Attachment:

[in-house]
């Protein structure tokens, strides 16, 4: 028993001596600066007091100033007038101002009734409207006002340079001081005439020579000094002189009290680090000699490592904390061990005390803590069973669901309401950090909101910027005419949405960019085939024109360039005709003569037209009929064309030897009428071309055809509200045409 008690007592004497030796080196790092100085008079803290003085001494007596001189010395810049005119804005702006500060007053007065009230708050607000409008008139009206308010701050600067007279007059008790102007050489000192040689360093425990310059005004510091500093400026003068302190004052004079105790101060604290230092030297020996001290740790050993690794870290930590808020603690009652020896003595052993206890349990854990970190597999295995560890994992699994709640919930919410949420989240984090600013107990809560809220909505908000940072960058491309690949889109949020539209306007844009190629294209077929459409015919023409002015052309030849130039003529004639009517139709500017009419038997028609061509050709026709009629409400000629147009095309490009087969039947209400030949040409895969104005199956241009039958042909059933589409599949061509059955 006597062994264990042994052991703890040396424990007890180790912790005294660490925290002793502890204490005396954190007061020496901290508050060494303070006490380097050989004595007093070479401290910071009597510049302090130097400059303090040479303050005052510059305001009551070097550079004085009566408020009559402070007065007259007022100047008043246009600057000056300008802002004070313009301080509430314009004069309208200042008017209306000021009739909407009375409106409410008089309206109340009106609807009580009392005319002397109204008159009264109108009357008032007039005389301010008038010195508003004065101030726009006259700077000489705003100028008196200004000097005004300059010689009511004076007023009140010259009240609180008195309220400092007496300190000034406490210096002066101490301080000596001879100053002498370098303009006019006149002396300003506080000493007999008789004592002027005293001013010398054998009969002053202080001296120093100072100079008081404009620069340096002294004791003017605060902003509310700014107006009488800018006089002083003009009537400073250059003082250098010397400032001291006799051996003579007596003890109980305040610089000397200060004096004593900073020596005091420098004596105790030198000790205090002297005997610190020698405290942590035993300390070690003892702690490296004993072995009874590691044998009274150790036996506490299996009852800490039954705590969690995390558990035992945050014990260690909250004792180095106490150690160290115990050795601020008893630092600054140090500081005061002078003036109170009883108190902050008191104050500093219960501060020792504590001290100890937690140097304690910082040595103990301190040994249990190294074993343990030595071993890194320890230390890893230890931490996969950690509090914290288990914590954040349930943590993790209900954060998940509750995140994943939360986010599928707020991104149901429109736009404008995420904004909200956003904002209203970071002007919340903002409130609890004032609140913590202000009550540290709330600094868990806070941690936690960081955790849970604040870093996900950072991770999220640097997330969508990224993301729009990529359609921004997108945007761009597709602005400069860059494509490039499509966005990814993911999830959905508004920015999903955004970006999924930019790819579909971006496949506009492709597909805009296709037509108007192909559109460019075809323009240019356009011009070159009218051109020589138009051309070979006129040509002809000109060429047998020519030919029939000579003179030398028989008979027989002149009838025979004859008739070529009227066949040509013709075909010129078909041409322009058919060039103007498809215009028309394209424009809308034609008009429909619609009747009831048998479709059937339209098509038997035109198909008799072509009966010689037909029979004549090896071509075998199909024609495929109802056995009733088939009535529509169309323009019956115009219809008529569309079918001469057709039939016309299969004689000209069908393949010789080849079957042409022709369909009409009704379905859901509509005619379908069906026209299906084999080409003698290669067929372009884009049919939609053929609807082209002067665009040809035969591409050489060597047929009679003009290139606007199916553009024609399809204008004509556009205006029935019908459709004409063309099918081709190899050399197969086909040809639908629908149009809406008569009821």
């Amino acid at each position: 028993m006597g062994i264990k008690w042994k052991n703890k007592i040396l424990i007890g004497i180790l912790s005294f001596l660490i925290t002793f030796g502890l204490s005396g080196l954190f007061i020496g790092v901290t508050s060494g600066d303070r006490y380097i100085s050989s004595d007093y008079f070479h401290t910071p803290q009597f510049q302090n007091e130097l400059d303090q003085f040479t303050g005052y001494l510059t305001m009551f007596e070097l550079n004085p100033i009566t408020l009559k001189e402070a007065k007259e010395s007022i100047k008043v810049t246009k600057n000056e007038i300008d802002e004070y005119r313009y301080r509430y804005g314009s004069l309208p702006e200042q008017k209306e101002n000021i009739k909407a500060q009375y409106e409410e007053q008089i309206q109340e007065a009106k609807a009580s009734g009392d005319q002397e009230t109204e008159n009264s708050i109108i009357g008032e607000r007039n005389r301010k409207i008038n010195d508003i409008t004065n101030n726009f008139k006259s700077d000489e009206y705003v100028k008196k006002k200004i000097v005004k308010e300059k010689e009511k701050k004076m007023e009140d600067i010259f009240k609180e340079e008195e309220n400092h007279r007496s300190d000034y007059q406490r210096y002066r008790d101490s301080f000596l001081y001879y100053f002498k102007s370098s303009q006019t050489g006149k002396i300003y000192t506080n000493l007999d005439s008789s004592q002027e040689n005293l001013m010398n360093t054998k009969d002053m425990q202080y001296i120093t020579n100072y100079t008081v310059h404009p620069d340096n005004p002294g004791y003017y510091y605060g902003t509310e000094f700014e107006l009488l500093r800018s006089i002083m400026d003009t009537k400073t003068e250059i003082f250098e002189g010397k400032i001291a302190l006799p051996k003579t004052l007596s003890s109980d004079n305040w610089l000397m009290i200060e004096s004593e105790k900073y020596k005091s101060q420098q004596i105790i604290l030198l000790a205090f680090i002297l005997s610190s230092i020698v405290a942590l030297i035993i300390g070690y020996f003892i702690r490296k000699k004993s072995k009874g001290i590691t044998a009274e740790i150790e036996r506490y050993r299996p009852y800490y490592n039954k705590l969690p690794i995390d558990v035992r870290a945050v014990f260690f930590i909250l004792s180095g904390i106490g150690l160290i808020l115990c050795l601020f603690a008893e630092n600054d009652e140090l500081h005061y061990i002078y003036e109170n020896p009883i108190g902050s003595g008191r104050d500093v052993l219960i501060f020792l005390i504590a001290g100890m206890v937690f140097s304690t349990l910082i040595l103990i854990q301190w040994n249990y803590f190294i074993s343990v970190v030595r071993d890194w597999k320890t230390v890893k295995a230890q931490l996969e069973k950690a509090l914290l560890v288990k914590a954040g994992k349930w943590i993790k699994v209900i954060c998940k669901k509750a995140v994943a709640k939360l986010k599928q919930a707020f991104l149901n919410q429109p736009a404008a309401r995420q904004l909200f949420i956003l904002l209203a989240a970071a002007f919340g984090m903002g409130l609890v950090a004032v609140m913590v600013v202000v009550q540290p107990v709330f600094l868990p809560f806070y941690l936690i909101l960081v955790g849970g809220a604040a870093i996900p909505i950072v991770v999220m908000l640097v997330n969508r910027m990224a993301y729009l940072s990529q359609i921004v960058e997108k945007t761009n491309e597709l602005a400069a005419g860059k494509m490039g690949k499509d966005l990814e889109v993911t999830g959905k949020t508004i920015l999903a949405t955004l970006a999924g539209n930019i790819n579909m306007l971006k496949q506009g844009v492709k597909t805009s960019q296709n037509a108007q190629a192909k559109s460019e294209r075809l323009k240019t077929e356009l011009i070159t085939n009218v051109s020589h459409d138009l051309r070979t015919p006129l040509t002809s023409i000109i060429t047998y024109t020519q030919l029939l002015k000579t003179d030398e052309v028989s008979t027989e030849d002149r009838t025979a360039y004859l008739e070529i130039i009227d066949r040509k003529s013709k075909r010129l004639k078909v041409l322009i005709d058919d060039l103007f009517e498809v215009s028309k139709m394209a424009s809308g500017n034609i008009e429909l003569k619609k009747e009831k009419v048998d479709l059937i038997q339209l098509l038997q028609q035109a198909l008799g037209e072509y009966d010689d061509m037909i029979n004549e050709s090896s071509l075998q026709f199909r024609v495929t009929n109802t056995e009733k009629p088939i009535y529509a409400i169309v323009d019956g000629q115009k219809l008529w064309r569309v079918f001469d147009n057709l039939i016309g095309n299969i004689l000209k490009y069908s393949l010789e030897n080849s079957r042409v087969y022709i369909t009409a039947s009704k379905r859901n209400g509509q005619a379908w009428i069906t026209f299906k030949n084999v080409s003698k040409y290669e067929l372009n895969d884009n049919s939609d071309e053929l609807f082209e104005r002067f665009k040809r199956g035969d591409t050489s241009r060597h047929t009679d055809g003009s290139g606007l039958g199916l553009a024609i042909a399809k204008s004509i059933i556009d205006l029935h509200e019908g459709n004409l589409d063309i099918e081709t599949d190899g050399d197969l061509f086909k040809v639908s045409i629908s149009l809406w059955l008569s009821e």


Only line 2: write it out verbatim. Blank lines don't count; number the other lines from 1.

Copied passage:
């Protein structure tokens, strides 16, 4: 028993001596600066007091100033007038101002009734409207006002340079001081005439020579000094002189009290680090000699490592904390061990005390803590069973669901309401950090909101910027005419949405960019085939024109360039005709003569037209009929064309030897009428071309055809509200045409 008690007592004497030796080196790092100085008079803290003085001494007596001189010395810049005119804005702006500060007053007065009230708050607000409008008139009206308010701050600067007279007059008790102007050489000192040689360093425990310059005004510091500093400026003068302190004052004079105790101060604290230092030297020996001290740790050993690794870290930590808020603690009652020896003595052993206890349990854990970190597999295995560890994992699994709640919930919410949420989240984090600013107990809560809220909505908000940072960058491309690949889109949020539209306007844009190629294209077929459409015919023409002015052309030849130039003529004639009517139709500017009419038997028609061509050709026709009629409400000629147009095309490009087969039947209400030949040409895969104005199956241009039958042909059933589409599949061509059955 006597062994264990042994052991703890040396424990007890180790912790005294660490925290002793502890204490005396954190007061020496901290508050060494303070006490380097050989004595007093070479401290910071009597510049302090130097400059303090040479303050005052510059305001009551070097550079004085009566408020009559402070007065007259007022100047008043246009600057000056300008802002004070313009301080509430314009004069309208200042008017209306000021009739909407009375409106409410008089309206109340009106609807009580009392005319002397109204008159009264109108009357008032007039005389301010008038010195508003004065101030726009006259700077000489705003100028008196200004000097005004300059010689009511004076007023009140010259009240609180008195309220400092007496300190000034406490210096002066101490301080000596001879100053002498370098303009006019006149002396300003506080000493007999008789004592002027005293001013010398054998009969002053202080001296120093100072100079008081404009620069340096002294004791003017605060902003509310700014107006009488800018006089002083003009009537400073250059003082250098010397400032001291006799051996003579007596003890109980305040610089000397200060004096004593900073020596005091420098004596105790030198000790205090002297005997610190020698405290942590035993300390070690003892702690490296004993072995009874590691044998009274150790036996506490299996009852800490039954705590969690995390558990035992945050014990260690909250004792180095106490150690160290115990050795601020008893630092600054140090500081005061002078003036109170009883108190902050008191104050500093219960501060020792504590001290100890937690140097304690910082040595103990301190040994249990190294074993343990030595071993890194320890230390890893230890931490996969950690509090914290288990914590954040349930943590993790209900954060998940509750995140994943939360986010599928707020991104149901429109736009404008995420904004909200956003904002209203970071002007919340903002409130609890004032609140913590202000009550540290709330600094868990806070941690936690960081955790849970604040870093996900950072991770999220640097997330969508990224993301729009990529359609921004997108945007761009597709602005400069860059494509490039499509966005990814993911999830959905508004920015999903955004970006999924930019790819579909971006496949506009492709597909805009296709037509108007192909559109460019075809323009240019356009011009070159009218051109020589138009051309070979006129040509002809000109060429047998020519030919029939000579003179030398028989008979027989002149009838025979004859008739070529009227066949040509013709075909010129078909041409322009058919060039103007498809215009028309394209424009809308034609008009429909619609009747009831048998479709059937339209098509038997035109198909008799072509009966010689037909029979004549090896071509075998199909024609495929109802056995009733088939009535529509169309323009019956115009219809008529569309079918001469057709039939016309299969004689000209069908393949010789080849079957042409022709369909009409009704379905859901509509005619379908069906026209299906084999080409003698290669067929372009884009049919939609053929609807082209002067665009040809035969591409050489060597047929009679003009290139606007199916553009024609399809204008004509556009205006029935019908459709004409063309099918081709190899050399197969086909040809639908629908149009809406008569009821």